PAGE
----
India-Sri Lanka relations have undergone number of shifts in the last thirty years. Internal political situation in Sri Lanka and India’s response to the same have mostly shaped bilateral relations. At the same time, both the countries have made efforts to engage with each other including through economic cooperation as well as through regional forums such as South Asian Association for Regional Cooperation (SAARC) and The Bay of Bengal Initiative for Multi-Sectoral Technical and Economic Cooperation (BIMSTEC). India’s “Neighbourhood First Policy” as well as Sri Lanka’s “India First Policy”, has kept the continuity in relations in recent years, despite the change of governments in Sri Lanka. In this context Sri Lanka’s Integrated Country Strategy (ICS) paper released in August 2021 by Sri Lankan High Commission in India, a road map for next two years (2021-23) is important as it touches upon the existing bilateral issues and also proposes new areas of cooperation that can be looked into. It also provides a perspective about Sri Lanka’s outlook regarding the current state of bilateral relations between India and Sri Lanka.
The ICS paper has been developed by the newly appointed Sri Lanka High Commissioner to India, Milinda Moragoda. The strategy was developed in consultation with Sri Lanka Missions in India, former diplomats and senior Sri Lanka Foreign Service Officers. The ICS paper outlines in detail seven goals that have to be pursued by the Sri Lanka Missions in India.These include: elevating the existing relationship to a strategic level through interactions at political level; bolstering foreign investments and earnings from exports; expansion of collaborations in the fields of strategic cooperation, defence and Indian Ocean Security; enhancing cooperation in the field of culture, education, science and technology; projecting a more positive image of Sri Lanka in India through public diplomacy; enhancing connectivity and promoting Sri Lanka’s interests in protecting its ocean resources.It has sought to emphasise on the need to carry forward the already existing relationship to a “special relationship”, by working on the seven goals as mentioned above. In this context, the brief touches upon some of the important points mentioned for enhancing cooperation and looks at the current state of affairs and future prospects.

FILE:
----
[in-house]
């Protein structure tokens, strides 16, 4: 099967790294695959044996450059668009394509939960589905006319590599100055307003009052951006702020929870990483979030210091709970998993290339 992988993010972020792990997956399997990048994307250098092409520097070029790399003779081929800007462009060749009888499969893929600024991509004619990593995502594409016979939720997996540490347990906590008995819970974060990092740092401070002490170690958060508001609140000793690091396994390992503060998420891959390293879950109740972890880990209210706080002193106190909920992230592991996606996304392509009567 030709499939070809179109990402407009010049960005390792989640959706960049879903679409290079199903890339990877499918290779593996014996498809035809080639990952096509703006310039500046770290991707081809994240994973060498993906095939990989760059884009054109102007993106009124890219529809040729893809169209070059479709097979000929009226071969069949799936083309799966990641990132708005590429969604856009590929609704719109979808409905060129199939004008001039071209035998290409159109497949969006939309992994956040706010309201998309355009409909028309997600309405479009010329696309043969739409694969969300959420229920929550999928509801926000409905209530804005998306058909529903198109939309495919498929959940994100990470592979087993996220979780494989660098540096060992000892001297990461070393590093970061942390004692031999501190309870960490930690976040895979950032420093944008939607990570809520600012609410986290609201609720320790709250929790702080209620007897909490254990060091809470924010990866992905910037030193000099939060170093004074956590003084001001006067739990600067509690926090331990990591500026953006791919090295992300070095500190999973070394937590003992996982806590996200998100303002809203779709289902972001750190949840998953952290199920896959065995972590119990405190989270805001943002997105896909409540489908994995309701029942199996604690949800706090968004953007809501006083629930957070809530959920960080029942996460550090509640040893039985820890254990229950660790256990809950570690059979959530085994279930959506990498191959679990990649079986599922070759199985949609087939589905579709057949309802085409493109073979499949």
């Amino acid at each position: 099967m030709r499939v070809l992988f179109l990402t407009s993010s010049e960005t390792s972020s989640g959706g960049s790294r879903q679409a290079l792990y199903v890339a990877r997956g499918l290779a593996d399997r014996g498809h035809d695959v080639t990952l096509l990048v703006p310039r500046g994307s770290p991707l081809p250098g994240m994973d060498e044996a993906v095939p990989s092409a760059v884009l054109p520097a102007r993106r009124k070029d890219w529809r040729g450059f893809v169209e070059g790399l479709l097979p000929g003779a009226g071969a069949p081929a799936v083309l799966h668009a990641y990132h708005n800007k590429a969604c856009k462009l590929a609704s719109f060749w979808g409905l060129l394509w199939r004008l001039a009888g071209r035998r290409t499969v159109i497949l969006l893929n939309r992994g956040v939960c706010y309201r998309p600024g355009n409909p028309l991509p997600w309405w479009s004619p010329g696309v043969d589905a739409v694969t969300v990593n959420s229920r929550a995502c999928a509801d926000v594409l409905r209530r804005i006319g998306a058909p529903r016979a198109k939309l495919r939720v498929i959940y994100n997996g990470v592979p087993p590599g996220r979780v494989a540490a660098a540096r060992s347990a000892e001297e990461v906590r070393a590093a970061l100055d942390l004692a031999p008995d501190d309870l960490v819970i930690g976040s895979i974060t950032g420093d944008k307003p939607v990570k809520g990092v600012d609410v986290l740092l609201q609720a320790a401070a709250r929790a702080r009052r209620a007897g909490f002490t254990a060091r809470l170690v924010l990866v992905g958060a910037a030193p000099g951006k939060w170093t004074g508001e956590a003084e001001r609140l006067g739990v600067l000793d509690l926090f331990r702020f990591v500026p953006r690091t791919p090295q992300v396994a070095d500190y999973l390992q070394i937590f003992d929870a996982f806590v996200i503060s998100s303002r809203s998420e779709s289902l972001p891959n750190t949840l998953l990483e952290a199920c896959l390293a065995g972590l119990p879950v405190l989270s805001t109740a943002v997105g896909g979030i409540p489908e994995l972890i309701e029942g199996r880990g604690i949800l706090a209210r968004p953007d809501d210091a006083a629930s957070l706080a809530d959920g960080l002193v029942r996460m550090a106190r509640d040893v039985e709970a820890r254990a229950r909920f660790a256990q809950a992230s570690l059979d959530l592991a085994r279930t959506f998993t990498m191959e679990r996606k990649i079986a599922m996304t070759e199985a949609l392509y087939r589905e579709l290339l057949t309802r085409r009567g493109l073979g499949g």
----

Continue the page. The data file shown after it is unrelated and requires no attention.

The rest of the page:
Notable points of the ICS
Elevate the bilateral relationship to strategic level
To elevate the bilateral relationship to a strategic level, the paper proposes increasing political interactions and the need to address the issue of externally displaced persons from Sri Lanka/Sri Lankan Tamil Refugees in India. Sri Lanka and India relations in post-war years saw a momentum in facilitating political exchanges. A number of high profile visits have taken place in recent years including the visit of Indian Prime Minister to Sri Lanka three times since 2014, in 2019 (June), in 2017 (May), in 2015 (March). There have been visits of Sri Lanka’s Presidents to India in 2019 (November), in 2016 (May and November), and in 2015 (February). The Prime Ministers of Sri Lanka visited India in 2018 (February and October), in 2017 (November and April), in 2016 (October and May) and in September 2015. These high-profile visits are an example of increased cooperation at the highest level. These visits were also followed by visit of Foreign/ External Affairs Ministers of both the countries. Other important suggestion made, for increasing political interaction was to reconstitute a functional and vibrant Indo-Sri Lanka Parliamentary Friendship Group in India’s Parliament.
These visits have helped in projecting a positive image of bilateral relations and enhanced scope for exploring cooperation in areas such as economic development projects, connectivity and defence cooperation. While pointing out the gains made in these areas, the paper underlines the need to transcend a “transactional approach” in bilateral relations. This point was made probably, referring to, several not very successful negotiations and agreements that were signed in the past such as unsuccessful Economic and Technical Cooperation Agreement (ETCA) negotiations, Colombo East Container Terminal Issue as well as agreement on developing Trincomalee Oil Tank farm.
The paper also points out the need for Sri Lanka Diplomatic Missions/Consulate in India to go beyond Centre-to -Centre relations and focus on increasing interactions with state governments of Indian Union. Developing relations with Eastern Part of India has been particularly stressed. In this regard, starting a Consulate General of Sri Lanka in Kolkata has been proposed. This proposal is in conjuncture with the current Sri Lankan government’s focus on “Asia Centric” foreign policy and its keenness in enhancing maritime cooperation with South East Asia. Sri Lanka is the current Chair of BIMSTEC and planning to host the Summit in December 2021.